Figure 15 : Hydrostatic forces on a curved surface

Consider a curved surface as shown in Fig.15, immersed in a liquid. The resultant force FR can be
resolved into two components - FH in the horizontal direction and FV in the vertical direction. We are
considering a thin body which is two-dimensional and as such there is no force in the direction normal
to the paper. The configuration can be split into two parts for discussion purposes- 1:, the part
between the body and the free stream , pqrs and 2: the body itself, poq. Consider each part

Block of fluid pqrs is in equilibrium. The horizontal forces acting on it cancel out. Thus,
F HL1=F HR1 (42)

Similarly on the block poq we have,

F HL2 =F HR2=F H (43)

The vertical forces acting upon the fluid are (1) FA due to atmosphere, (2) Wpqrs, the weight of block
pqrs and (3) Wpoq, the weight of block poq. Consequently,
FV =F AW pqrsW poq (44)

Force FA is given by the atmospheric pressure times the projected area normal to it. The resultant
force, FRis given by,
F R= F 2H F2V (45)

Buoyancy and Stability

What is the vertical force acting on a body which is completely submerged in a fluid? Answer to such
a question can be very well found in the theory developed in the previous section. Archimedes seems
to have discovered the laws concerning submerged bodies as well as floating bodies. What is well
known as Archimedes principle states -

1. The vertical buoyant force experienced by a body immersed in a fluid is equal to the weight of
the fluid displaced.
2. A floating body displaces its own weight of the fluid.

Figure 16 : Forces about a body immersed in a fluid-1

Figure 17 : Forces about a body immersed in a fluid-2

Proof is straight forward. Consider an elemental volume within the immersed body as shown in
Fig.2.16 . Now the buoyant force is given by,
F B=∫body  P2−P1 d A H (46)

where dAH is the area of cross section of the elemental volume chosen. We have,
F B=− ∫body  z2 −z1  d A H
F B=volume of body 
F B=weight of fluid displaced (47)

It can be shown that the buoyant force, FB passes through the centroid of the displaced volume as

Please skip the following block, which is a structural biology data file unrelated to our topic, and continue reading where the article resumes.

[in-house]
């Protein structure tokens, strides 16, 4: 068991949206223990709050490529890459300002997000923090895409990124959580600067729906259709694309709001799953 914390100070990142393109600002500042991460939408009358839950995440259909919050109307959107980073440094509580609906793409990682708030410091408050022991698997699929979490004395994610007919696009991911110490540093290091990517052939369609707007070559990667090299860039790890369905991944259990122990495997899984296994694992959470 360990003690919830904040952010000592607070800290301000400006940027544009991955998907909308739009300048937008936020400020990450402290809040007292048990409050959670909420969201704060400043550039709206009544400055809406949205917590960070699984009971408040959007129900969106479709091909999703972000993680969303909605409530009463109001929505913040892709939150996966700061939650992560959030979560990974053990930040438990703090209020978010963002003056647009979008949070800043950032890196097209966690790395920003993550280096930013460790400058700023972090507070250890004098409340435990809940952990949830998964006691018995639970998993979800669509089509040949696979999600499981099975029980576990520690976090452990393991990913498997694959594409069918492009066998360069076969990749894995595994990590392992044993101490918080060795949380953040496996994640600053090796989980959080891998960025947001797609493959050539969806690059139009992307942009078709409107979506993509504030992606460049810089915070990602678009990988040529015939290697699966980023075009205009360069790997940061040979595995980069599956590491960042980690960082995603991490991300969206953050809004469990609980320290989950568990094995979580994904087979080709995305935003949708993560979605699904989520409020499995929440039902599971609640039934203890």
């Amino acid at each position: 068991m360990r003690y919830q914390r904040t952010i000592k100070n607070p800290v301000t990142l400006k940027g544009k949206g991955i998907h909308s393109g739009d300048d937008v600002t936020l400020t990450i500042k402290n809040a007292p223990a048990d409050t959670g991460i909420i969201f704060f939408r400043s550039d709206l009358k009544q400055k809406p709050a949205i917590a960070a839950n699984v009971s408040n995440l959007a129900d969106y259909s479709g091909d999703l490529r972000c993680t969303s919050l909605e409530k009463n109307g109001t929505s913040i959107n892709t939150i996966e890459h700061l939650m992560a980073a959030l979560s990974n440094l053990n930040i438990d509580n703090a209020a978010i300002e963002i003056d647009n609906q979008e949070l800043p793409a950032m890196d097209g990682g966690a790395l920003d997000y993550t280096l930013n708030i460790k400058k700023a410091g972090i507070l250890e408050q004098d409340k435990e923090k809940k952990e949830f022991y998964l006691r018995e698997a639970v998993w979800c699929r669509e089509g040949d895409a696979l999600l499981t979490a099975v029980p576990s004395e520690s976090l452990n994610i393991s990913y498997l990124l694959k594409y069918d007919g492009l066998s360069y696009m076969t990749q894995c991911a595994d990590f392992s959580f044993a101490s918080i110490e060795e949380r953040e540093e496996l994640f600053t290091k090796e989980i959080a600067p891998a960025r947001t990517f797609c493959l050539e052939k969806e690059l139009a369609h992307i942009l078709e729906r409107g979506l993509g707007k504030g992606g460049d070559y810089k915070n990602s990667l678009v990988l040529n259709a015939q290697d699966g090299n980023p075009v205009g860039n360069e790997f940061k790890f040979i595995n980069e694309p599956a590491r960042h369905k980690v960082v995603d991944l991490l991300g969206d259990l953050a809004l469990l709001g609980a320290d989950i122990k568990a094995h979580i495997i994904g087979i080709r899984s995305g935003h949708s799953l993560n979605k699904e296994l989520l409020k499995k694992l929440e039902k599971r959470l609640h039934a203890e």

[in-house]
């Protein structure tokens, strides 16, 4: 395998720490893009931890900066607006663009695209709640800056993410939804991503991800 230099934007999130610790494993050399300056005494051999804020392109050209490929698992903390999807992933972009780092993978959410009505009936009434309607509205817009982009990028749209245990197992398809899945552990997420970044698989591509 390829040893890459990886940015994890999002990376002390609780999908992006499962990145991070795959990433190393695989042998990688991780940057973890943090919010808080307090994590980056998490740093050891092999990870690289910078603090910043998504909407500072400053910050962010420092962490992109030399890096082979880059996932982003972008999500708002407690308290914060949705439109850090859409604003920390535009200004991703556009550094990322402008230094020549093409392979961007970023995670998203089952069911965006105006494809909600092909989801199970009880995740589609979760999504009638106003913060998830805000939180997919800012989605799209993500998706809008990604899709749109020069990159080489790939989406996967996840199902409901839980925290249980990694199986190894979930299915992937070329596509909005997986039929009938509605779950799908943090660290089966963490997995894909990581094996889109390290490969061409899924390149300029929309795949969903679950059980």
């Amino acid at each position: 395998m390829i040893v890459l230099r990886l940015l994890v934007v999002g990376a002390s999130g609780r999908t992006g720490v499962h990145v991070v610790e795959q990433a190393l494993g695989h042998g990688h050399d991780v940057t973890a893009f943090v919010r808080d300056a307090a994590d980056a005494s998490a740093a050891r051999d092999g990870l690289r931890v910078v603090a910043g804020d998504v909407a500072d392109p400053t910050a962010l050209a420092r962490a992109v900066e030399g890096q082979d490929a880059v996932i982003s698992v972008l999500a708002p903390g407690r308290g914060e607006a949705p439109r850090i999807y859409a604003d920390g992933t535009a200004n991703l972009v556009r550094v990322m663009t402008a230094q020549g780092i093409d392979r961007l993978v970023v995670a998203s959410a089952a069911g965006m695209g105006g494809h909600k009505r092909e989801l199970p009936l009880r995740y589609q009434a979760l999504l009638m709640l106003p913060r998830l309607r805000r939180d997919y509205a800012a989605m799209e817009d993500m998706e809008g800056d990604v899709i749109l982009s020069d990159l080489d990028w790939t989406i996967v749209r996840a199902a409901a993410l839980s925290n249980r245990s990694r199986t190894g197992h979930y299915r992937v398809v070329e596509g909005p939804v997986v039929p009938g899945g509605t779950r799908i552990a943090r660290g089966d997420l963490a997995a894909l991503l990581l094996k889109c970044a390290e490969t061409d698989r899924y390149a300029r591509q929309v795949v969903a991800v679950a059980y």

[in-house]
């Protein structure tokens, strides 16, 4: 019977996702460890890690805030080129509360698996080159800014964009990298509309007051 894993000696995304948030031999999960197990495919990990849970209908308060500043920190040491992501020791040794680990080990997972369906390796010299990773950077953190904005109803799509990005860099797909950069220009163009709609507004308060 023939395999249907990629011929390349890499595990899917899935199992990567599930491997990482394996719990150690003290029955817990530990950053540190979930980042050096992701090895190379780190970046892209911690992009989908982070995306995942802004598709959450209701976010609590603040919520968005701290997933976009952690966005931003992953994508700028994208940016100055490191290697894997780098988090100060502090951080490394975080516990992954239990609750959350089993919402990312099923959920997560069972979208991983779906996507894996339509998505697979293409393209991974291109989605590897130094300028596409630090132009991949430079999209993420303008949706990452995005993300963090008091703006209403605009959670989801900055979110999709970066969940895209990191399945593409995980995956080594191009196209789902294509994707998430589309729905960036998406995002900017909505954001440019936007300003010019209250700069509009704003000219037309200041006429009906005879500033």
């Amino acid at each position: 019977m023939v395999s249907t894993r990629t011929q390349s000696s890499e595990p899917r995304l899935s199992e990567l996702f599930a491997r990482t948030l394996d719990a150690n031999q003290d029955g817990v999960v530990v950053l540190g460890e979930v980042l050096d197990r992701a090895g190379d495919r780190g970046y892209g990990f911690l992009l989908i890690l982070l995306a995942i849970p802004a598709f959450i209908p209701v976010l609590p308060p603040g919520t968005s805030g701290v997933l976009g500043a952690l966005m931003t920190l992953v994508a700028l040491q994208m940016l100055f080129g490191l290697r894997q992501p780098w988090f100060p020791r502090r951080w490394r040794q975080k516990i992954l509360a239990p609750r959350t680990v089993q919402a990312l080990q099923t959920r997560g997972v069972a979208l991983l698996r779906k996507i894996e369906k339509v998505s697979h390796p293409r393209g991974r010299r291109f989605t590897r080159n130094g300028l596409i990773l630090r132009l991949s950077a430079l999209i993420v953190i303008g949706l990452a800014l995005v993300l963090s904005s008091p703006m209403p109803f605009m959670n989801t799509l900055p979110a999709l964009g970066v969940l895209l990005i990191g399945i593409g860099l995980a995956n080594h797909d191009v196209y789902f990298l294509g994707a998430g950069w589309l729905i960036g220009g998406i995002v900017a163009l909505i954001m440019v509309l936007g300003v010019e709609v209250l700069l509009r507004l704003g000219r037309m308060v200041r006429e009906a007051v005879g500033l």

shown in Fig.2.17. The point where this force acts is called "Center of Buoyancy", denoted as CB

The above result holds good even in the case of a partially submerged body i.e., a floating body. It is
assumed that part of the body above the liquid level is in air. The weight of air displaced as a
consequence is ignored. (Fig. 18). For this case as well,

F B=volume of displaced fluid =weight of the body (48)

Figure 18 : Partially Submerged Body

The theory developed so far does hold good in case of a fluid for which specific gravity  is not a
constant, a layered fluid for example. However now the buoyant force may not act at the centroid of
the displaced volume.

The theory developed is also applicable where the fluid involved is a gas, say air. Convection currents
established in atmosphere depend upon the buoyant forces generated.

Stability of Immersed and Floating Bodies

Stability becomes an important consideration when floating bodies such as a boat or ferry is designed.
It is an obvious requirement that a floating body such as a boat does not topple when slightly
disturbed. We say that a body is in stable equilibrium if it is able to return to its position when slightly
disturbed. Failure to do so denotes unstable equilibrium. What equilibrium a body enjoys is decided by
the couple formed by the weight of the body and the buoyancy force. Consider the immersed body
shown in Fig.2.19. In general, if the center of gravity of the body lies below the center of buoyancy
stable equilibrium prevails. An overturning couple leading to unstable equilibrium results if the center
of gravity is above the center of buoyancy (Fig.20).

Figure 19 : Stability of an immersed body

Figure 20: Instability of an immersed body

It becomes more complicated when floating bodies are considered. Now as the body rotates
responding to any disturbance the center of buoyancy can shift. This could render the body stable
even though the center of gravity is above the center of buoyancy. This is particularly true of the
bodies with a broader base such as a barge (Fig. 21). A slender body as shown in Fig. 22 is very
susceptible for instability.

Figure 21 : Stability of a floating body

Figure 22 : Instability of a floating body